Story of TantalusEdit
In mythology, Tantalus became one of the inhabitants of Tartarus, the deepest portion of the Underworld, reserved for the punishment of evildoers; there Odysseus saw him. The association of Tantalus with the underworld is underscored by the names of his mother Plouto ("riches", as in gold and other mineral wealth), and grandmother, Chthonia ("earth").
Tantalus was initially known for having been welcomed to Zeus' table in Olympus, like Ixion. There he is said to have misbehaved and stolen ambrosia and nectar to bring it back to his people, and revealed the secrets of the gods.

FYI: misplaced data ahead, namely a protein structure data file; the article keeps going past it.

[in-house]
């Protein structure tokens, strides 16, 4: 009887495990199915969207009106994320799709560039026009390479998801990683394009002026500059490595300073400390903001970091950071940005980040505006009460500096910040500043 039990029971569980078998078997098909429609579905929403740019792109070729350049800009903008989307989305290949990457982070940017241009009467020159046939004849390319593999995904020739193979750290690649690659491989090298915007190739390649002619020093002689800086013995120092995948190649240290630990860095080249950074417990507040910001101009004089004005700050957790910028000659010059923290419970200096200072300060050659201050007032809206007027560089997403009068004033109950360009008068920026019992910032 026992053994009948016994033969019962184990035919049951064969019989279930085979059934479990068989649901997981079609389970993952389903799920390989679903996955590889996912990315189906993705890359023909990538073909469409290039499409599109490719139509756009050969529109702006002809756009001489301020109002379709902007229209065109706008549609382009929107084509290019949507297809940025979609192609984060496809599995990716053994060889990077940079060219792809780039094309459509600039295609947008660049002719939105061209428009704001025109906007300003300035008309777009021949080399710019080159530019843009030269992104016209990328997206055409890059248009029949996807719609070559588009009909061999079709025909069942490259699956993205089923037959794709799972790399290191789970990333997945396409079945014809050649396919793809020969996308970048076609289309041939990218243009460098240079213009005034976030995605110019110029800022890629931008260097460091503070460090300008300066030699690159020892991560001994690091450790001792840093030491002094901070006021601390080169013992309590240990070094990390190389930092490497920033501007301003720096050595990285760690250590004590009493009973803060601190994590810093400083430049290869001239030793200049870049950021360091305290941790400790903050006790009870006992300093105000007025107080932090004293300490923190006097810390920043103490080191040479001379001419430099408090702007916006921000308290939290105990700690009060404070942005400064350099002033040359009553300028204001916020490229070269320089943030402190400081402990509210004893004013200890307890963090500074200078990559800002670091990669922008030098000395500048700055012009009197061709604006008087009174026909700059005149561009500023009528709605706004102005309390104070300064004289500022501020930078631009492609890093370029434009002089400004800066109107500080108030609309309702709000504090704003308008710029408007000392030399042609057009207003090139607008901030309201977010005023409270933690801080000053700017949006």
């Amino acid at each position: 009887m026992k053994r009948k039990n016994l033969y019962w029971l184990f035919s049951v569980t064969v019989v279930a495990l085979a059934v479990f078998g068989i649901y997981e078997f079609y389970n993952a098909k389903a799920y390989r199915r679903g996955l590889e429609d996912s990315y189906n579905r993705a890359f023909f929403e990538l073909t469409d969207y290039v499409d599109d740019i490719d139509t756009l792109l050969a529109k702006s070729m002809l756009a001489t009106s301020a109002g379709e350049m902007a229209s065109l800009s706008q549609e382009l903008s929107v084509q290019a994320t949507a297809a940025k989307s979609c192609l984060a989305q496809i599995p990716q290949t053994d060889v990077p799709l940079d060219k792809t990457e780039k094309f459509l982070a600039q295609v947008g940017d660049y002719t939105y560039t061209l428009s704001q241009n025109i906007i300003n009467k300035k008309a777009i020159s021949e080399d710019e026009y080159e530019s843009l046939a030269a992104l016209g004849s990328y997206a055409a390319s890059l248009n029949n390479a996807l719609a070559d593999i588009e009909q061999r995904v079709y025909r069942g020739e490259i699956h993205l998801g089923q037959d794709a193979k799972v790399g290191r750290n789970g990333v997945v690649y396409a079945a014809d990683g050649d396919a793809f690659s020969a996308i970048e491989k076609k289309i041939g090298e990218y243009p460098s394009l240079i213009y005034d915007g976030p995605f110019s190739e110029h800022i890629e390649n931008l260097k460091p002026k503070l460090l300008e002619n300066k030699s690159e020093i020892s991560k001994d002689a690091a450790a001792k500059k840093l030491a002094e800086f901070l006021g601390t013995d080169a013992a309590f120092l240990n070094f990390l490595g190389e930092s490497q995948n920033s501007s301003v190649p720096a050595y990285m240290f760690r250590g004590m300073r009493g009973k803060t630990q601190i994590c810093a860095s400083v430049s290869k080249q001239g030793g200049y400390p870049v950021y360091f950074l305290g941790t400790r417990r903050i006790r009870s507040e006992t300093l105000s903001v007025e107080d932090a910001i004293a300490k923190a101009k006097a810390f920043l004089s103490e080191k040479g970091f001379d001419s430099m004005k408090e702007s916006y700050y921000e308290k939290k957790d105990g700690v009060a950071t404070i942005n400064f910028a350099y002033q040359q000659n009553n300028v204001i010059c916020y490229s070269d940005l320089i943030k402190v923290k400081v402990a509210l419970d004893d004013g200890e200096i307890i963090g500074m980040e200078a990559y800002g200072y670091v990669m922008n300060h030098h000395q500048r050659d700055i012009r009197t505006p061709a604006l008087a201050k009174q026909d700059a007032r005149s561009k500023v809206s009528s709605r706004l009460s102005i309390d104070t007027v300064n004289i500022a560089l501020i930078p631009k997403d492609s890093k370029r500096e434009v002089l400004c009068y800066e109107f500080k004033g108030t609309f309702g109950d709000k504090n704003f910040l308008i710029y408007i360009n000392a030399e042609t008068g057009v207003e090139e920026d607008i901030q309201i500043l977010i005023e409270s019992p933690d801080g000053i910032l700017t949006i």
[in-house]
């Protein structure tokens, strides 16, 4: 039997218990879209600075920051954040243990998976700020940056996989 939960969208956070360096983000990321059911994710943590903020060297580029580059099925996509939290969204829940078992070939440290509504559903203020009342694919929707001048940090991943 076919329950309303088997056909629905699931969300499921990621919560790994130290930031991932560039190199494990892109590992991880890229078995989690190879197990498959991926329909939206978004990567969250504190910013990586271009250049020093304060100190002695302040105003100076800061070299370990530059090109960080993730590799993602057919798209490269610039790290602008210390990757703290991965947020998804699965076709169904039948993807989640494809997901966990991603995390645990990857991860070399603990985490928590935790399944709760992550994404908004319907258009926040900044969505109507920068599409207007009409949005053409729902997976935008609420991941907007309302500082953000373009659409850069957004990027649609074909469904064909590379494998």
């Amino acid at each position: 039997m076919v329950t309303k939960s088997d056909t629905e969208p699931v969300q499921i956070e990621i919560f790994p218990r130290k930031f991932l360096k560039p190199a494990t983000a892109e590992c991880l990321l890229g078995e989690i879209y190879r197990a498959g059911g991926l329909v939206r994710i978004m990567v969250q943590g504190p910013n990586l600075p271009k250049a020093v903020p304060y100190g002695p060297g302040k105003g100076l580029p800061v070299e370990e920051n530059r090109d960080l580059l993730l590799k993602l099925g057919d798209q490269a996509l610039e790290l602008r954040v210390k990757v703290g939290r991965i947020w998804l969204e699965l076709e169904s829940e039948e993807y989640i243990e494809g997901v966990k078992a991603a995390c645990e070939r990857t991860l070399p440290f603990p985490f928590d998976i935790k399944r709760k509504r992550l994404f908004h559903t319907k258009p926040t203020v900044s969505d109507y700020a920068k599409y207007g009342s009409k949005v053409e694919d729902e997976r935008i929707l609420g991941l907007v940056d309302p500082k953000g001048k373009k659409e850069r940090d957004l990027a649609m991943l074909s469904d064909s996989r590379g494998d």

Most famously, Tantalus offered up his son, Pelops, as a sacrifice. He cut Pelops up, boiled him, and served him up in a banquet for the gods. The gods became aware of the gruesome nature of the menu, so they did not touch the offering; only Demeter, distraught by the loss of her daughter, Persephone, absentmindedly ate part of the boy's shoulder.
Clotho, one of the three Fates, was ordered by Zeus to bring the boy to life again. She collected the parts of the body and boiled them in a sacred cauldron, rebuilding his shoulder with one wrought of ivory made by Hephaestus and presented by Demeter.
The revived Pelops grew to be an extraordinarily handsome youth. The god Poseidon took him to Mount Olympus to teach him to use chariots. Later, Zeus threw Pelops out of Olympus due to his anger at Tantalus. The Greeks of classical times claimed to be horrified by Tantalus's doings; cannibalism and filicide were atrocities and taboo.